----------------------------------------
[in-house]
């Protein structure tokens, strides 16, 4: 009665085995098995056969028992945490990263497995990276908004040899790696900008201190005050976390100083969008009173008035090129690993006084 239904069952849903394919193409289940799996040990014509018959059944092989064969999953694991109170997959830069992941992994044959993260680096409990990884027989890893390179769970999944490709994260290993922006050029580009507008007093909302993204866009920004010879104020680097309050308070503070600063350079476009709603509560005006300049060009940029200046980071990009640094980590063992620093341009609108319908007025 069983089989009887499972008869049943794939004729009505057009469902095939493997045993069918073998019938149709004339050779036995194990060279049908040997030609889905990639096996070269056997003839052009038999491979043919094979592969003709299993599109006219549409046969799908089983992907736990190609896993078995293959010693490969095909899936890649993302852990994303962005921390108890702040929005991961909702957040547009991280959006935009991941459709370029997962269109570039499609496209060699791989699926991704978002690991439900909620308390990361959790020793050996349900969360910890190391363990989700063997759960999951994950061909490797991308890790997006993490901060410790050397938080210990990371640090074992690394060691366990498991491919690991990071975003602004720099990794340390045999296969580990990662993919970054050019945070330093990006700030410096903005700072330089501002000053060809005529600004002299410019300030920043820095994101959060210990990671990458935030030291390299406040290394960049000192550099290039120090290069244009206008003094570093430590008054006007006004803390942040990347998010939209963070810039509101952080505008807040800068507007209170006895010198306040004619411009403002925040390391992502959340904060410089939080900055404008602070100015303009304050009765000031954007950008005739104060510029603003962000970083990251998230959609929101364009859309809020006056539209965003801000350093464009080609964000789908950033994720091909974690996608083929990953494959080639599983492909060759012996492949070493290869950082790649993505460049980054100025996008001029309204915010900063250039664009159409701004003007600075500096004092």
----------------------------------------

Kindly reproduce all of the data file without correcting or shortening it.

[in-house]
């Protein structure tokens, strides 16, 4: 009665085995098995056969028992945490990263497995990276908004040899790696900008201190005050976390100083969008009173008035090129690993006084 239904069952849903394919193409289940799996040990014509018959059944092989064969999953694991109170997959830069992941992994044959993260680096409990990884027989890893390179769970999944490709994260290993922006050029580009507008007093909302993204866009920004010879104020680097309050308070503070600063350079476009709603509560005006300049060009940029200046980071990009640094980590063992620093341009609108319908007025 069983089989009887499972008869049943794939004729009505057009469902095939493997045993069918073998019938149709004339050779036995194990060279049908040997030609889905990639096996070269056997003839052009038999491979043919094979592969003709299993599109006219549409046969799908089983992907736990190609896993078995293959010693490969095909899936890649993302852990994303962005921390108890702040929005991961909702957040547009991280959006935009991941459709370029997962269109570039499609496209060699791989699926991704978002690991439900909620308390990361959790020793050996349900969360910890190391363990989700063997759960999951994950061909490797991308890790997006993490901060410790050397938080210990990371640090074992690394060691366990498991491919690991990071975003602004720099990794340390045999296969580990990662993919970054050019945070330093990006700030410096903005700072330089501002000053060809005529600004002299410019300030920043820095994101959060210990990671990458935030030291390299406040290394960049000192550099290039120090290069244009206008003094570093430590008054006007006004803390942040990347998010939209963070810039509101952080505008807040800068507007209170006895010198306040004619411009403002925040390391992502959340904060410089939080900055404008602070100015303009304050009765000031954007950008005739104060510029603003962000970083990251998230959609929101364009859309809020006056539209965003801000350093464009080609964000789908950033994720091909974690996608083929990953494959080639599983492909060759012996492949070493290869950082790649993505460049980054100025996008001029309204915010900063250039664009159409701004003007600075500096004092």